President Richard Nixon, on Wednesday night (26 April) in Washington, ordered the withdrawal of 20,000 more U.
GV White House
CU Nixon speaking
TRANSCRIPT: SEQ. 2: NIXON: "First, I have decided that Vietnamisation has proved itself sufficient, so that we can continue our programme of withdrawing American forces without detriment to our overall goal of insuring South Vietnam's survival as an independent country. And consequently, tonight, I am announcing that over the next two months twenty-thousand more Americans will be brought home from Vietnam. This decision has the full approval of President Thieu and of General Abrams. It will bring our troop ceiling down to forty-nine thousand by July one, a reduction of half of million men since this administration came into office. Second, I have instructed Ambassador Perter to return to the negotiating table in Paris tomorrow, but with one very specific purpose in mind.
We are not resuming the Paris talks simply in order to hear empty propaganda and bombest from the North Vietnamese and Viet Cong delegates. But to get on with the constructive business of making peace. We are resuming the Paris talks with the firm expectation that productive talks leading to rapid progress will follow through all available channels. As far as we are concerned the first order of business will be to get the enemy to halt his invasion of South Vietnam and to return the American prisoners of war. And finally I have ordered that our air and naval attacks on military installations in North Vietnam be continued until the North Vietnamese stop their offensive in South Vietnam. I have flatly rejected the proposal that we stop the bombing of North Vietnam as a condition for returning to the negotiating table. They sold that package to the United States once before, in 1968. And we're not going to buy it again in 1972."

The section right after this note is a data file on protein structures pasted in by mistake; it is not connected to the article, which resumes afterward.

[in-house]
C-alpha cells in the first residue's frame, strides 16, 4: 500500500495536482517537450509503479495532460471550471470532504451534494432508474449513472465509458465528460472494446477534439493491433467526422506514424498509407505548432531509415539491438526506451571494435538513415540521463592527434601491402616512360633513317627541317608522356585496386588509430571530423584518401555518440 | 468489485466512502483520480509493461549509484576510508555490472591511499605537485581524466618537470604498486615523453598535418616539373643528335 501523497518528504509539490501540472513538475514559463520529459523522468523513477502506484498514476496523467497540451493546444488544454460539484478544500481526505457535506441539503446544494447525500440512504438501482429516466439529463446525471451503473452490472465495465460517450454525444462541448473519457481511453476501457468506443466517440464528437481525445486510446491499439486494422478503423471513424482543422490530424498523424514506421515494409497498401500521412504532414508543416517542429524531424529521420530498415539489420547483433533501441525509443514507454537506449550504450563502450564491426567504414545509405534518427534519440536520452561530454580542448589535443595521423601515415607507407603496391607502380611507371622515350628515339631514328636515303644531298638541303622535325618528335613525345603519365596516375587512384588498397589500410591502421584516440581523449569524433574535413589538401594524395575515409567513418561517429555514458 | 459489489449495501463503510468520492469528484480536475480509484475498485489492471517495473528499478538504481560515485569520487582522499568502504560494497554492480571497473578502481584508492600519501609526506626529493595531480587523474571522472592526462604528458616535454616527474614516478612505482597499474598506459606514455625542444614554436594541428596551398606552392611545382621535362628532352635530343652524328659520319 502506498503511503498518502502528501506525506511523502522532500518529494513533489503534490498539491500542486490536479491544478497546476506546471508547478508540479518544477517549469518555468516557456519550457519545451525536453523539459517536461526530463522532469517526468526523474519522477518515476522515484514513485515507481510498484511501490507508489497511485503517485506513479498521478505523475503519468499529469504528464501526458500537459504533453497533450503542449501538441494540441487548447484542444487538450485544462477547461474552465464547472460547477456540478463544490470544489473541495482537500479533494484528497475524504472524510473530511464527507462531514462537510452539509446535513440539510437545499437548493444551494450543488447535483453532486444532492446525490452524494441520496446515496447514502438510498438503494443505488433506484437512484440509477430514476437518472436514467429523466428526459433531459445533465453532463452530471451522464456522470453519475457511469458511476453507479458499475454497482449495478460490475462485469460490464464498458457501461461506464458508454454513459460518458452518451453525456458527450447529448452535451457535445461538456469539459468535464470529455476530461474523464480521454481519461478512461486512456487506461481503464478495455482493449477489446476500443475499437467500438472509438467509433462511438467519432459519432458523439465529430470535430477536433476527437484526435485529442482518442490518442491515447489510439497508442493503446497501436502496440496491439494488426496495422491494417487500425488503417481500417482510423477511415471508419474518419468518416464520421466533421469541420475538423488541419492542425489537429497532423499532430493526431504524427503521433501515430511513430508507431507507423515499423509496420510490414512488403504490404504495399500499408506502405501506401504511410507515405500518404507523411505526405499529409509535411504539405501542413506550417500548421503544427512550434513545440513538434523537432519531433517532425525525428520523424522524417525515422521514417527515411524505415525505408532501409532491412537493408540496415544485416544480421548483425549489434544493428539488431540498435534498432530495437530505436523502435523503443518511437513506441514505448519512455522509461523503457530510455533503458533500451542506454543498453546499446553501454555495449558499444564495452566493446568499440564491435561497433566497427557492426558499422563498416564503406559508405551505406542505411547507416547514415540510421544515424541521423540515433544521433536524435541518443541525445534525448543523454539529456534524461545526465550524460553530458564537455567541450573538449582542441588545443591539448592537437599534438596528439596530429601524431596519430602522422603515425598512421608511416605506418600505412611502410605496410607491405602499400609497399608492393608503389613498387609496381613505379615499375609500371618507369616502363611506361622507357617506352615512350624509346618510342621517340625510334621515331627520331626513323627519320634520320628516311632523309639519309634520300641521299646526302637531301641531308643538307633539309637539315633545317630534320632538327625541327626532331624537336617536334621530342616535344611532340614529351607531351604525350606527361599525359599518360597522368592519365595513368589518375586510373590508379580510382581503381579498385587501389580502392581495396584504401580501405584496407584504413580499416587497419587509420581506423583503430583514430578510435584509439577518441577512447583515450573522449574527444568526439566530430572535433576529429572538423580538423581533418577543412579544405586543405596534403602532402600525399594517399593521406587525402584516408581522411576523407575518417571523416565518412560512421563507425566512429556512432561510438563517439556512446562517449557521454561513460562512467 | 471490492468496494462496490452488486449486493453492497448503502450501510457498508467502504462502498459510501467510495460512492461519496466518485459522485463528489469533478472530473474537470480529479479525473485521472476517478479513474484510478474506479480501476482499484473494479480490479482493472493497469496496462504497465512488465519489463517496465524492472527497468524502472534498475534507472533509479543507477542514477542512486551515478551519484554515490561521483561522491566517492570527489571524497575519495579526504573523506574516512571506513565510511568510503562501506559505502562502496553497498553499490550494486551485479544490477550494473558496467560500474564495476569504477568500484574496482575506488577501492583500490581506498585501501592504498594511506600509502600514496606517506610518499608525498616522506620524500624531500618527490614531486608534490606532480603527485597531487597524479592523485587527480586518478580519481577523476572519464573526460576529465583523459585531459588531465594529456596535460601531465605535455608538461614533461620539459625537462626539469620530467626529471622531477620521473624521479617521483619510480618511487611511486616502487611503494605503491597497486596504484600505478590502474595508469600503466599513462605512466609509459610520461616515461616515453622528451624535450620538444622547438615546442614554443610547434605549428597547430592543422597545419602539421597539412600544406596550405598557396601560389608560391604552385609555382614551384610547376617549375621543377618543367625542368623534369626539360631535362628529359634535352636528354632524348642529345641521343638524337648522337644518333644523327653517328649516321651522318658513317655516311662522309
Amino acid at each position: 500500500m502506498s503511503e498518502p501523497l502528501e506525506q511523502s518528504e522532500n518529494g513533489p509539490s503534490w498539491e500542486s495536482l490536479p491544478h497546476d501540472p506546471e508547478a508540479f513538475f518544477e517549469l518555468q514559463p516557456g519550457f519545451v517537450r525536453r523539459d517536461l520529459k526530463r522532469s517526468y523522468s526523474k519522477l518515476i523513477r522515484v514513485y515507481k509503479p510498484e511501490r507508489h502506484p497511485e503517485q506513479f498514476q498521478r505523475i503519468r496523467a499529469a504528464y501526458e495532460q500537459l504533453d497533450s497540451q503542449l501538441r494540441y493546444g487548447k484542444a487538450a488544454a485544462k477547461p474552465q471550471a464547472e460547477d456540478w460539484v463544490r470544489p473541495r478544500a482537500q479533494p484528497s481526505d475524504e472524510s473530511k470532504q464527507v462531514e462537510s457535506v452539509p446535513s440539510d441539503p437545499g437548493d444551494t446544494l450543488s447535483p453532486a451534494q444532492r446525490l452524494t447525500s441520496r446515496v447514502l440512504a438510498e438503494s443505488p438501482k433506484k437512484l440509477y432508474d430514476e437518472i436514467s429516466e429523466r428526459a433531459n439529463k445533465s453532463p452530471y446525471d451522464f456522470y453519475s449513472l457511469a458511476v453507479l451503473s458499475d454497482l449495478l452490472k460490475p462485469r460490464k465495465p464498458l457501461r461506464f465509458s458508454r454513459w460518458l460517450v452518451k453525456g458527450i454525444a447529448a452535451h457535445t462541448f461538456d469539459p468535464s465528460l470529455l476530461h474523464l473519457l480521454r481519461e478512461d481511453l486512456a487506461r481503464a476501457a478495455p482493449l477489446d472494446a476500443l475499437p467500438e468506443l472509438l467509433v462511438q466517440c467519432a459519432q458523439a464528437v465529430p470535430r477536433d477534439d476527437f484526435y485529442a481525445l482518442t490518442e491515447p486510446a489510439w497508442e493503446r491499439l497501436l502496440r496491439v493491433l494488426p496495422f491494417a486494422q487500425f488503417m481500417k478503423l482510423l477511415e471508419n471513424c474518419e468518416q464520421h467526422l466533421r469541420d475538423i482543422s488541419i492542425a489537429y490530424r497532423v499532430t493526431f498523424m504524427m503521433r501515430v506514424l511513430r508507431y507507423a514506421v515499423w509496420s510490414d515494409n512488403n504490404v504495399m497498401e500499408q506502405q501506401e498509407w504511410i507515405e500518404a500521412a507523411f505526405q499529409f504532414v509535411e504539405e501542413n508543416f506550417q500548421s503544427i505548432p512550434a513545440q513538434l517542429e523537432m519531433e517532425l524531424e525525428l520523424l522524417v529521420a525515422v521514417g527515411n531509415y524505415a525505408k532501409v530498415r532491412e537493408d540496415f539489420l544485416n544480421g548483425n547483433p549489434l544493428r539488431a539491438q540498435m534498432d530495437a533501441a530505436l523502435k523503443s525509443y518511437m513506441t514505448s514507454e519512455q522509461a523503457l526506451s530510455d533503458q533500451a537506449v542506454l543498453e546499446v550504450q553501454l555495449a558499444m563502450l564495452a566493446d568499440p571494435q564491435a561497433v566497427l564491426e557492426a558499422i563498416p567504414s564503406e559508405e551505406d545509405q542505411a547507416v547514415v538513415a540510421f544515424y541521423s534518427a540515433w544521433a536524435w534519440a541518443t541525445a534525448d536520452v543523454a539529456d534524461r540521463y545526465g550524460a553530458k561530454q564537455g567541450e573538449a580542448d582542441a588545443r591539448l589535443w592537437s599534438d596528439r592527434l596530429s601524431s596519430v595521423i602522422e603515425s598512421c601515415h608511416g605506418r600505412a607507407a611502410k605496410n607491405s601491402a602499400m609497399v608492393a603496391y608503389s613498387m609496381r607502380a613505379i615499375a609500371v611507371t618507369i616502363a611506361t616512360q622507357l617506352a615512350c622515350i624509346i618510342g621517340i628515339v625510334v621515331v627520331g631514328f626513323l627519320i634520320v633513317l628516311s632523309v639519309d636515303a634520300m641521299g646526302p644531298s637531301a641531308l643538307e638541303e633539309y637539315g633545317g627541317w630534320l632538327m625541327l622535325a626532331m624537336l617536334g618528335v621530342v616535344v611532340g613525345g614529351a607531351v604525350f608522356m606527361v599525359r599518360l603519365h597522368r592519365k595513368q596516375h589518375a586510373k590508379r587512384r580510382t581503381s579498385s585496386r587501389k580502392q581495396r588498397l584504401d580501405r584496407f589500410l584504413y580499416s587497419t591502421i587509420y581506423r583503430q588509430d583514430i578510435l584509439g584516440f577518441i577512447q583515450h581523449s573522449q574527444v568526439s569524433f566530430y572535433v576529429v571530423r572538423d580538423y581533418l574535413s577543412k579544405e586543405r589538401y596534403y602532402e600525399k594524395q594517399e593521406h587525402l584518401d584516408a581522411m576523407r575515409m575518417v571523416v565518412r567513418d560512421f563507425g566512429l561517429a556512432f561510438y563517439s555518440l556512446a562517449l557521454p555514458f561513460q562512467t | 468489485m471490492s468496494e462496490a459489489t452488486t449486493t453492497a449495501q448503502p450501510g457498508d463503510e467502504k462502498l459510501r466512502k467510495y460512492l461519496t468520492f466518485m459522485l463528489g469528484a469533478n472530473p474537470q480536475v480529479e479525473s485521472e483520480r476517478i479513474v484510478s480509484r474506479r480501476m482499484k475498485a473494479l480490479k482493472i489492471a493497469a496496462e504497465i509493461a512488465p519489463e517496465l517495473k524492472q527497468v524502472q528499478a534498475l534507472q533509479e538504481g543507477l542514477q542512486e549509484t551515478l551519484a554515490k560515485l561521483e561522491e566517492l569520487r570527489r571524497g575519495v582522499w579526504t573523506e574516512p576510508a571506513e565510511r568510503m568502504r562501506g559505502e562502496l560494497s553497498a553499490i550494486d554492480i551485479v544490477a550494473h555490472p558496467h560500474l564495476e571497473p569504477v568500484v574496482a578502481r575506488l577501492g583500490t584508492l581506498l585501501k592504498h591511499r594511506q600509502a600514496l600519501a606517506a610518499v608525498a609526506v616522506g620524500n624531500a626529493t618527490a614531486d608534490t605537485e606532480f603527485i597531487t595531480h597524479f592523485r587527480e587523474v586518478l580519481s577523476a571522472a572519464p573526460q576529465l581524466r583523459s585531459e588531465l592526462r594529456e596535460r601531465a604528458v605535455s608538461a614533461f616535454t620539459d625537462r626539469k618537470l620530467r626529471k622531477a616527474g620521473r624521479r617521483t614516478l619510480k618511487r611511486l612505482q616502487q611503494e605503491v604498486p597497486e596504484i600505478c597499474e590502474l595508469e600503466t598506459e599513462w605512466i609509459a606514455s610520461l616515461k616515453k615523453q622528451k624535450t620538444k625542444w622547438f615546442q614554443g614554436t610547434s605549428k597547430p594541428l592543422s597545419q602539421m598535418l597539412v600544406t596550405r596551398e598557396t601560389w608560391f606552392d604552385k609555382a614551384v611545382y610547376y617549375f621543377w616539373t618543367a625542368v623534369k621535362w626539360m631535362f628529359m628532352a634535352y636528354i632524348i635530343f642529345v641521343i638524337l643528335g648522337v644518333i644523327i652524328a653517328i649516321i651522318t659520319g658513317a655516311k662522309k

THE SOUND ON FILM IS A PORTION OF MR. NIXON'S SPEECH. A TRANSCRIPT FOLLOWS.
Script is copyright Reuters Limited. All rights reserved
Background: President Richard Nixon, on Wednesday night (26 April) in Washington, ordered the withdrawal of 20,000 more U.S. troops from Indochina by July 1st. In a televised speech broadcast to the nation, the President also said that the United States was going back to the suspended peace talks in Paris on Thursday (27 April), "with the firm expectation that productive talks leading to rapid progress will follow through all available Channels."
The new withdrawal from Vietnam will reduce the total force there to 49,000 men, a reduction of half a million since Mr. Nixon came to office in 1969. The withdrawal rate of 10,000 men a month represents a slow down of the pull-out programme, which earlier this year ran at a rate of about 23,000 men a month.
in what some observers regard as an attack on Congressional critics of his war policy, he said his programme was designed to bring about a secure peace in Indochina and to tell the world that the United States intended to honours its commitments.
Mr. Nixon, who later left for a long weekend in Florida, quotedthe American commander in Vietnam, General Creighton Abrams as saying that several more weeks of very hard fighting were ahead in Vietnam, but that if the U.S. continued to provide air and sea support, the communists would fail.